Rates kept on hold, lending breaks records despite Ukraine fears

The Reserve Bank of Australia has cited the Russian invasion of Ukraine as a major source of global financial uncertainty as it opted to keep the official cash rate on hold.

Magnifying lens over background with building icon and text RBA, with the financial data visible in the background.
The RBA says the war in Ukraine is a major new source of uncertainty. (Image source: Shutterstock.com)

The Reserve Bank of Australia (RBA) cited the Russian invasion of Ukraine as a major source of global financial uncertainty as it opted to keep the official cash rate on hold.

The RBA has been steadfast in keeping interest rates at its record low of 0.1 per cent but sees the threat of inflation brought about by the war in Ukraine as a potential catalyst for higher rates.

As highlighted in an Australian Property Investor Magazine analysis on the eve of the invasion, global energy prices could soar and supply of a third of the world’s wheat and barley and a quarter of corn exports is at risk.

The resultant inflation on a global scale could force the RBA’s hand.

At it's monthly Board meeting on Tuesday (1 March), RBA Governor Philip Lowe said the war in Ukraine is a "major new source of uncertainty".

"Inflation in parts of the world has increased sharply due to large increases in energy prices and disruptions to supply chains at a time of strong demand," he said.

"The prices of many commodities have increased further due to the war in Ukraine.

The RBA is consistent in its message that it will not increase the cash rate until inflation is sustainably within the 2 to 3 per cent target range.

"Inflation has picked up more quickly than the RBA had expected, but remains lower than in many other countries," Mr Lowe said.

"The central forecast is for underlying inflation to increase further in coming quarters to around 3.25 per cent, before declining to around 2.75 per cent over 2023 as the supply-side problems are resolved and consumption patterns normalise."

"While inflation has picked up, it is too early to conclude that it is sustainably within the target range."

Effect on homeowners

Westpac recently announced it expects the cash rate to reach 1.75 per cent by 2024 following a series of hikes.

Analysis by research agency Canstar shows if the cash rate rose to 1.75 per cent, the average variable interest rate would increase from 3.04 per cent to 4.69 per cent.

Canstar’s calculations show that a 0.25 percentage point rate increase on a $500,000 mortgage could cost borrowers an extra $69 a month, while a 1 percentage point increase could see them paying an extra $280 a month.

The banks are already raising rates without pausing for the RBA to catch up.

This week, three providers cut eight variable rates by an average of 0.33 per cent but 19 providers increased 513 fixed rates by an average of 0.35 per cent.

CoreLogic Research Director Tim Lawless said the RBA appears to be sanguine about housing market trends, noting housing prices have risen strongly and the rate of growth has eased in some cities. 

"It is likely the RBA would welcome some heat leaving the housing market; a strong housing market has buoyed the household sector and supported the economy through the pandemic but worsening affordability and higher household debt levels are the downside to the housing market upswing," he said.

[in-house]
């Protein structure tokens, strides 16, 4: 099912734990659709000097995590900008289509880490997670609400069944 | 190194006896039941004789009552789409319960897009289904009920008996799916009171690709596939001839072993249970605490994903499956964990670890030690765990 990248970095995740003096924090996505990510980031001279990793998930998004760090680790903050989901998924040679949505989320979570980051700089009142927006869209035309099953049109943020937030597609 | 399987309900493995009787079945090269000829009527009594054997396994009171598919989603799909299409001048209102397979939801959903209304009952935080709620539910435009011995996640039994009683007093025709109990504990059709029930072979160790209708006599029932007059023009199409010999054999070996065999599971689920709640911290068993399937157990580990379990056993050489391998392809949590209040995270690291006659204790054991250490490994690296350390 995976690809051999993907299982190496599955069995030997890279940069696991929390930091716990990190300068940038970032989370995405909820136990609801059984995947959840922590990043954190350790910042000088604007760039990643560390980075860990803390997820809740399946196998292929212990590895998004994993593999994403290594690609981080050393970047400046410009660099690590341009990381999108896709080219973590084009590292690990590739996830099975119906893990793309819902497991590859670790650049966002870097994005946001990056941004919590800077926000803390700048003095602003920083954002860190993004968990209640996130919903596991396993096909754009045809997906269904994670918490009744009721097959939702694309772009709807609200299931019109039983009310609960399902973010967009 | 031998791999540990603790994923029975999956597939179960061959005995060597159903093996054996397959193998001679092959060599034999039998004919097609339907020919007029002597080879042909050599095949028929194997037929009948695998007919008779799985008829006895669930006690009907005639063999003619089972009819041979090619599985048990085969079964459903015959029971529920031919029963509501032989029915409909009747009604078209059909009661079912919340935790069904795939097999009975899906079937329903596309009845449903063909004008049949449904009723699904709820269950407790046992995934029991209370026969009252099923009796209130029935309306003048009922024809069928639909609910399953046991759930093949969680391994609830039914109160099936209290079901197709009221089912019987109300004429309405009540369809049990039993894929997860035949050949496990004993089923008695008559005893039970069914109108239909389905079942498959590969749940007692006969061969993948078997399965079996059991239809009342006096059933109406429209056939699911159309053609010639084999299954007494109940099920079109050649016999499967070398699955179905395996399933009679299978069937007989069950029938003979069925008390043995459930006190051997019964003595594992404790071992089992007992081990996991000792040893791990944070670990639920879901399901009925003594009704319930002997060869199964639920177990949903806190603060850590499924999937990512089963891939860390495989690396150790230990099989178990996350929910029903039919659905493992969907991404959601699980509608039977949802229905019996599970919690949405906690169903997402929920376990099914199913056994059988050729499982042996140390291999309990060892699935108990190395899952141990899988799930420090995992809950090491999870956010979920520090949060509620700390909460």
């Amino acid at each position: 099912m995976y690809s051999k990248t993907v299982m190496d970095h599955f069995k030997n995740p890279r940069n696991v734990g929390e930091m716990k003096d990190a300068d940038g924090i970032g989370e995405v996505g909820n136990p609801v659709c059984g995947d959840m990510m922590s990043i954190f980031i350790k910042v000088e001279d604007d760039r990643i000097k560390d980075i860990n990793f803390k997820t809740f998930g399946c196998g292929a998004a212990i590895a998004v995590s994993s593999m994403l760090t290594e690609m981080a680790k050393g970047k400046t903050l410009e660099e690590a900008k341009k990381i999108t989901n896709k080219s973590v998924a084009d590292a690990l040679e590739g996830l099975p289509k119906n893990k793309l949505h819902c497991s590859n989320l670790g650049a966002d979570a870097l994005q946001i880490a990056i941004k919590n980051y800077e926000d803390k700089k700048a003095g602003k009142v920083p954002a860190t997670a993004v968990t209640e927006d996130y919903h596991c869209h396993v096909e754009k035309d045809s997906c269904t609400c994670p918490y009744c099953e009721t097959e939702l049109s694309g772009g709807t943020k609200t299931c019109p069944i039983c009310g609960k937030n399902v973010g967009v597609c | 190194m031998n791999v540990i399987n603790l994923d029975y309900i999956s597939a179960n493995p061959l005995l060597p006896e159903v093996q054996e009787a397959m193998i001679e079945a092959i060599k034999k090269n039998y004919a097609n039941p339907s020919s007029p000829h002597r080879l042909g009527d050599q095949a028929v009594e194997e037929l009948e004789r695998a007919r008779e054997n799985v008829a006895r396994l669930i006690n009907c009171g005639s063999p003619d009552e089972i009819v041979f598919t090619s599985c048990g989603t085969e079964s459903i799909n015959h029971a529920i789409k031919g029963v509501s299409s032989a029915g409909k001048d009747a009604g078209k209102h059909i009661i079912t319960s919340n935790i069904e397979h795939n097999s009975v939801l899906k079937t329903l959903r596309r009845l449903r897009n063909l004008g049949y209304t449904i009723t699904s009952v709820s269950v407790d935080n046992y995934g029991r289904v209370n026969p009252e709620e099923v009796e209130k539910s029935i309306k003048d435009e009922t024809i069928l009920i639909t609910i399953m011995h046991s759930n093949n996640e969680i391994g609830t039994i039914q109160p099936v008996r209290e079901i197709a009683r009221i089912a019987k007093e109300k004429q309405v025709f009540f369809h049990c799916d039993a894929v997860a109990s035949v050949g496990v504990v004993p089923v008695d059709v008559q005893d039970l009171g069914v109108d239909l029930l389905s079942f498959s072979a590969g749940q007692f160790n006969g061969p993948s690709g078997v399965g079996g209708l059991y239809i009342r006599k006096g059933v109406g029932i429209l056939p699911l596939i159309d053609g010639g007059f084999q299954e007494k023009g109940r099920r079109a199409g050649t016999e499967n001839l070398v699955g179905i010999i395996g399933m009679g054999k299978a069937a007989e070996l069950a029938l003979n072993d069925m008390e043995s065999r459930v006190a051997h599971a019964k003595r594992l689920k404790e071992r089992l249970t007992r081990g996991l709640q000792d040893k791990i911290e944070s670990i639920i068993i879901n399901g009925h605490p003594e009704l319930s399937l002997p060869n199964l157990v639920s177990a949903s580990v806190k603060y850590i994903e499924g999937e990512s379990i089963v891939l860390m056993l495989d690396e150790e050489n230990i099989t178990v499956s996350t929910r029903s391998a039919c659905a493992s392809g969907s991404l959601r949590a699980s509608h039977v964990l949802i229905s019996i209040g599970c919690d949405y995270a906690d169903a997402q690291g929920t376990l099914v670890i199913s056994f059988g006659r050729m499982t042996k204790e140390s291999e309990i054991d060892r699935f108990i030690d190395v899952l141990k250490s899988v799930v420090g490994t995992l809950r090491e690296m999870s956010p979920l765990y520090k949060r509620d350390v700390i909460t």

CoreLogic’s Home Value Index, released 1 March, shows a broad-based slowdown in the rate of value growth. National housing values were up 0.6 per cent in February, the slowest monthly rate of growth since September 2020. 

Sydney house prices fell 0.1 per cent for the first time in 17 months, while Melbourne prices were unchanged in the month.

Lending at record levels

According to Australian Bureau of Statistics data released on Tuesday (1 March), January reached a record month for new lending, with the total value of new loans rising 2.6 per cent compared to 4.4 per cent in December.

Investors led the charge, with new investment lending increasing for the 15th consecutive month.

Investor lending rose by 6.1 per cent from December to reach $10.97 billion in January and remains up by a staggering 67.8 per cent from a year ago.

Lending to owner occupiers rose by just 1.0 per cent in January to reach $22.69 billion.

It was a different story for first home buyers, however, with lending to first time buyers falling by 5.0 per cent from the month prior, and the number of first time buyers also dipping by 6.9 per cent. 

Futurerent CEO Godfrey Dinh said this record high of $11 billion for investor home loans is a strong indicator that the pandemic has done little to discourage investment activity.

"Investors have not been deterred by Sydney recording the first decline in housing values since September 2020, as they are looking at more affordable areas," Mr Dinh said.

"Markets such as Canberra and Adelaide, where rental yield and affordability is more reasonable, are experiencing a flurry of activity and strong growth."

Canstar Group Executive, Financial Services, Steve Mickenbecker said affordability issues will particularly bite on first home buyers already struggling to put together a deposit as property prices run away from them.

"Now they will have to contend with higher interest rates, aggravating their already higher repayments on bigger loans," he said.

"First home buyers are withdrawing from the market in the face of higher prices and stiff competition from investors.

"Just when we thought it was safe to expect a return to inflation and higher interest rates, the world has thrown new uncertainty into the mix."

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